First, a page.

In the next 75 years, we hope that typographers and type designers will continue to challenge the canon in more explicit ways. 20th century typography is often remembered for insular, disciplinary debates about “crystal goblet” vs. “experimental” type, modernism vs. post-modernism, etc. But if you look closely, the Bauhaus was trying to create a utopic (albeit misguided), universal vocabulary to relieve the horrors of war.
Designers like Rebeca Méndez, Lucille Tenazas, and Emory Douglas were trying to expand the boundaries of typographic and graphic expression to challenge white-dominated capitalist structures. However, if you look at the folks recognized by our industry and taught in history books, they still tend to be predominantly white or white-adjacent, designing in English, Dutch, French, or German. The problem is that design history and scholarship are tendentious and exclusive; authored primarily by a few white luminaries who are friends with limited circles of other white people, and that dictates what is recorded and valued. Reforms are enacted via aggressive, institutional cancellation, and often without a true rethinking of how this time will be different.
This is tedious and needs to change. Arabic, Asian, Cyrillic, Indic, and other non-Roman alphabets need to be part of the core curriculum, as does a history that privileges and celebrates minority type designers and typographers. Design students should be required to set type in at least one other script and language, and schools should pay international experts to teach those writing systems. Publishers should publish ten books by minority design authors for every book they publish by a white writer.
We should abolish awards and competitions, replacing them with more supportive formats that allow people to share their work in non-hierarchical yet considered ways—without a paywall to entry. At Isometric, we too are part of the system that needs to change, and we are excited to explore ways in which we can work with others to think of the design community more as a coalition than a membership, a union of practitioners rather than a club of competitors.
Any new projects you are excited to share at Type Drives Culture during your keynote talk?
We are designing two exhibitions that will open on February 28 at Poster House on 23rd Street in New York City, both curated by the formidable Angelina Lippert. The Utopian Avant-Garde: Soviet Film Posters of the 1920s features legendary work by young revolutionaries like Rodchenko and the Stenberg Brothers, produced in a brief, utopian interval between Lenin’s futurist embrace of cinema and Stalin’s totalitarian suppression of artistic expression.
Ethel Reed: I Am My Own Property explores the brief, illustrious career of the prolific Art Nouveau artist whose career was beset by a male-dominated art world that undervalued her lyrical and popular work. Aside from the sheer excitement of adapting historical type styles to contemporary effect, we love working with Poster House, which has quickly become one of very few graphic design museums in the United States.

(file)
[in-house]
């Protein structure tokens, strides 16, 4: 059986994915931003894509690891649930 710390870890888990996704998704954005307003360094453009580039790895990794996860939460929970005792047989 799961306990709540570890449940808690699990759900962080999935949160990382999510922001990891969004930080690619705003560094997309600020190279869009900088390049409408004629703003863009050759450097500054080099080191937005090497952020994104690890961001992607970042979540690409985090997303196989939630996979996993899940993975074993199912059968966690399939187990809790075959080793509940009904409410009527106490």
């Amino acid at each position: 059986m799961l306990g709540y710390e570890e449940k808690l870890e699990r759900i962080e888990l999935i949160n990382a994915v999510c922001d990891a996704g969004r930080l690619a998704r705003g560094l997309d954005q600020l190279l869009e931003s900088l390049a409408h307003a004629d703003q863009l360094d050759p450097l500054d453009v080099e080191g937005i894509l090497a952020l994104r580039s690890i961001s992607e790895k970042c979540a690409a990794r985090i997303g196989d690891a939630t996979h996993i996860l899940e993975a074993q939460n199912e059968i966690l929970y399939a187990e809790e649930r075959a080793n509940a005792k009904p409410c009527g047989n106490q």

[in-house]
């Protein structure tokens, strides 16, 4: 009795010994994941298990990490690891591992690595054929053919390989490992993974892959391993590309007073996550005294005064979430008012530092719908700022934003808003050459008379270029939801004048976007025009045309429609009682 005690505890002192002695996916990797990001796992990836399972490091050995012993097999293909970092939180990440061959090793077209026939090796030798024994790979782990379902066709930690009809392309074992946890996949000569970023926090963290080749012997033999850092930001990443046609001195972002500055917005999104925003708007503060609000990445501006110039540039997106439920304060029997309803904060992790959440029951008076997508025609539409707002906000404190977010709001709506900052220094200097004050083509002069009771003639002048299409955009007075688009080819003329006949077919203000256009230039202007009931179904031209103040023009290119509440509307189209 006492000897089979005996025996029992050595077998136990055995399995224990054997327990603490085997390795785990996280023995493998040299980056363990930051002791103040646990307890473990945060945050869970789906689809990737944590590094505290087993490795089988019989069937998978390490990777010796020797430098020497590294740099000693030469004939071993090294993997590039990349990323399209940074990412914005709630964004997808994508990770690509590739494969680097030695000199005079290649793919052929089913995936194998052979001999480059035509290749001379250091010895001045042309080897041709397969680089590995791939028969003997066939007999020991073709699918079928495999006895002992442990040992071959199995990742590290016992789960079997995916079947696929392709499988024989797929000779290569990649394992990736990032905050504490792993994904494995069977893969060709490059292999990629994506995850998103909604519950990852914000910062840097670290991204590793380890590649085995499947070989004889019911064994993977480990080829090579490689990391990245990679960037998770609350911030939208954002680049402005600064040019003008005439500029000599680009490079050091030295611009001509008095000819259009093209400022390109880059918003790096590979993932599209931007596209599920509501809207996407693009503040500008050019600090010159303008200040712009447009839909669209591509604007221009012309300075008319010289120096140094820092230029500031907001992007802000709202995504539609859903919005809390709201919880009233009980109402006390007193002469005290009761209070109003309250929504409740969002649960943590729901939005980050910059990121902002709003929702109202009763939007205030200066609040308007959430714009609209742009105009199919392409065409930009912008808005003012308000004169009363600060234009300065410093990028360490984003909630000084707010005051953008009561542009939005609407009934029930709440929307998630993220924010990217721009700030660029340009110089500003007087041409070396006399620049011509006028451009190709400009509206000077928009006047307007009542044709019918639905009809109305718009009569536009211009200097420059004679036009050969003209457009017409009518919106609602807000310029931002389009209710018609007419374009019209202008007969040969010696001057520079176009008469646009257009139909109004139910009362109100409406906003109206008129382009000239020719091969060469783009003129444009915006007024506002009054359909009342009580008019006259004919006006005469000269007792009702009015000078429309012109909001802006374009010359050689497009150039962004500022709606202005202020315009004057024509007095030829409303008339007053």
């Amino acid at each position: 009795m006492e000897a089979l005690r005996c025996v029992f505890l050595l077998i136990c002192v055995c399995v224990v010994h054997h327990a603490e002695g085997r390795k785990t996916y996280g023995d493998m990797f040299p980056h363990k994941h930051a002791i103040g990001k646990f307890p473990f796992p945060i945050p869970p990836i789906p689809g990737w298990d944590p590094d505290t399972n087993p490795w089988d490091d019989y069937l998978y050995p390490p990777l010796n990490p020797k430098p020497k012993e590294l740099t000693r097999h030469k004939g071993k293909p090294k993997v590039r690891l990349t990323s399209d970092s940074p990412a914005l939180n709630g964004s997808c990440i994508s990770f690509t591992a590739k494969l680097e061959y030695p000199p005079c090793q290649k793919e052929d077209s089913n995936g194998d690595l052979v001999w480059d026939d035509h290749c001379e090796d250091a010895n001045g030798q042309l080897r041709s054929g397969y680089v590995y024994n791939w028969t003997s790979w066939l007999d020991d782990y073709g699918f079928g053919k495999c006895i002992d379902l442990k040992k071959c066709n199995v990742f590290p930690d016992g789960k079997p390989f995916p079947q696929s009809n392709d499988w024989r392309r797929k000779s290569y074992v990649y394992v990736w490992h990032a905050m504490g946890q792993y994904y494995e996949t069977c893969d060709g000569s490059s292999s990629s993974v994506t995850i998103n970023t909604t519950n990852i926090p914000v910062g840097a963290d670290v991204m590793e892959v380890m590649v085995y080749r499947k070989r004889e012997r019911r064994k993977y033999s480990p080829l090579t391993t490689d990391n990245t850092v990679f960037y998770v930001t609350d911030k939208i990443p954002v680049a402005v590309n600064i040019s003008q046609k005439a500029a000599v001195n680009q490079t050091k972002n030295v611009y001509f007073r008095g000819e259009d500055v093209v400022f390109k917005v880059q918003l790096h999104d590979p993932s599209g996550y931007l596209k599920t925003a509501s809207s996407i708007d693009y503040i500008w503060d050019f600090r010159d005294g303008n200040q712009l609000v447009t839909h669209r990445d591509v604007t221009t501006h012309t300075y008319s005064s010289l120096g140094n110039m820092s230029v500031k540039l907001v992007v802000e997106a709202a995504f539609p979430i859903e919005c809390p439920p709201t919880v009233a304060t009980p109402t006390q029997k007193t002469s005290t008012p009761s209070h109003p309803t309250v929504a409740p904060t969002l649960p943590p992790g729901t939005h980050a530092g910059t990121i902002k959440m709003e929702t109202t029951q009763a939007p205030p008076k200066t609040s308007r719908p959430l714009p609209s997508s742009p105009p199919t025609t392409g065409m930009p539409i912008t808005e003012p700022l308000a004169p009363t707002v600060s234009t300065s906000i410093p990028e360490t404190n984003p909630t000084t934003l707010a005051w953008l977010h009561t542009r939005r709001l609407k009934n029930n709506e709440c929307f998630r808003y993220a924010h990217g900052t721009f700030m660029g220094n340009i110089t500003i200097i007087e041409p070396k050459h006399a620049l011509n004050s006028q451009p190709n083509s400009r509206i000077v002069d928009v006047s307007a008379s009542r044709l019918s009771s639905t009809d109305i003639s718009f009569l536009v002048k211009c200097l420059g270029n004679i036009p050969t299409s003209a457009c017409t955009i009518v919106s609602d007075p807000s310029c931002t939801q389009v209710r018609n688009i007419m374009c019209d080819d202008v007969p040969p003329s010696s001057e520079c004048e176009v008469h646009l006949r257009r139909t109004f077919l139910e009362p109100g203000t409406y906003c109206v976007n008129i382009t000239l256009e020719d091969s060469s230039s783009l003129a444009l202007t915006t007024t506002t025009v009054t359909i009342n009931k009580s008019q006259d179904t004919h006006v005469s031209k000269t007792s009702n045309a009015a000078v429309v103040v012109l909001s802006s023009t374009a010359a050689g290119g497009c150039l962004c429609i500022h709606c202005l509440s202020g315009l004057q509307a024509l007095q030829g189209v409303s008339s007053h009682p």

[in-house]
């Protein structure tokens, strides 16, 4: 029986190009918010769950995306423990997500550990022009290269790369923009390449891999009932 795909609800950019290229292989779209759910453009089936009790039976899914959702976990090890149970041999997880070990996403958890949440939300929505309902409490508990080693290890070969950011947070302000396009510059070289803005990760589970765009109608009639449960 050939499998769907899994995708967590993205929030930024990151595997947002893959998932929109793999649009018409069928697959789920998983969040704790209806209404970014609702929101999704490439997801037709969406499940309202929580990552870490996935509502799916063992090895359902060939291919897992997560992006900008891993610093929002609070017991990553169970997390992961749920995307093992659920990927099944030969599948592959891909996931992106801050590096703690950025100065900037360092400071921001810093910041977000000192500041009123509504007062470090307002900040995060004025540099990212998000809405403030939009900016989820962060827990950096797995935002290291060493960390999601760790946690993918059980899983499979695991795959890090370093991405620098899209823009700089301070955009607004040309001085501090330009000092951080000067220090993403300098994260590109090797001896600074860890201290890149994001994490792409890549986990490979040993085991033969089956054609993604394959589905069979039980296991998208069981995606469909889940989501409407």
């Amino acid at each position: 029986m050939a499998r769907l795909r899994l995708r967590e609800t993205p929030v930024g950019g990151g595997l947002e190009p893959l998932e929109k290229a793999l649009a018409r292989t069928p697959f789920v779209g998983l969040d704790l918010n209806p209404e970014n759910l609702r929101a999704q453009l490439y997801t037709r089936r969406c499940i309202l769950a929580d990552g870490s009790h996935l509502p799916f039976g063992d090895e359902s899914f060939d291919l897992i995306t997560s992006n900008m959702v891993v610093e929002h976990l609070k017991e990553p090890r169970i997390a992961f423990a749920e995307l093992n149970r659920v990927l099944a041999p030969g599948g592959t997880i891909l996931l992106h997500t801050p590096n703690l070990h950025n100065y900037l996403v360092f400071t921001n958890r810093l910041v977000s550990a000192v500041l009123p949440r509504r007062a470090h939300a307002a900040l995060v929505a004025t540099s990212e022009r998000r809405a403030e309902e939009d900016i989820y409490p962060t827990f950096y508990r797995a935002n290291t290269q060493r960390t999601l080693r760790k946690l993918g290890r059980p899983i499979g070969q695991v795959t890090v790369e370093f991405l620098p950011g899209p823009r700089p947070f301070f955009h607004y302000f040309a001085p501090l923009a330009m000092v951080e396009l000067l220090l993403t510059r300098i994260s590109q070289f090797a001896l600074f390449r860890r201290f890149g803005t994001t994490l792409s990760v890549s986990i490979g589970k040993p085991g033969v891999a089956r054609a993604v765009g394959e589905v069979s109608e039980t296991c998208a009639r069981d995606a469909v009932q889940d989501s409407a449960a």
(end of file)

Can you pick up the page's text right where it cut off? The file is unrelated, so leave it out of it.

We will also show a preview of visual identity and signage for the National Black Theatre, a venerated Harlem institution founded in 1968 by Dr. Barbara Ann Teer to cultivate and elevate Black artists and to center theater as a liberatory social practice. The project is currently under construction and will open in a few years, and we’re so excited to offer a peek into the typographic and signage systems we are developing for their new home.
How does your studio measure success?
The pandemic has been devastating and humbling, yet also liberating. It has put into perspective what really matters and put our attention on the shared impact our team can make on issues that matter to us. We tend to take things a week at a time now and measure success in more modest ways. It’s nice to be recognized for our work on an institutional level or to get the opportunity to work on interesting projects that align with our values.
And there is always the practical matter of keeping the studio financially healthy. But honestly, we feel a lot of joy from meaningful conversations and interactions within our team and with our clients. We are excited to shape digital and physical spaces that promulgate an ethos of belonging. We aim to define success through the lens of kindness and grace, forgiving our own mistakes and those of others. We work to take a stand for what we believe in, bear witness to injustice, and raise our voices against it. We hope to keep striving towards a culture and body of work that amplifies inclusion, equity, and justice.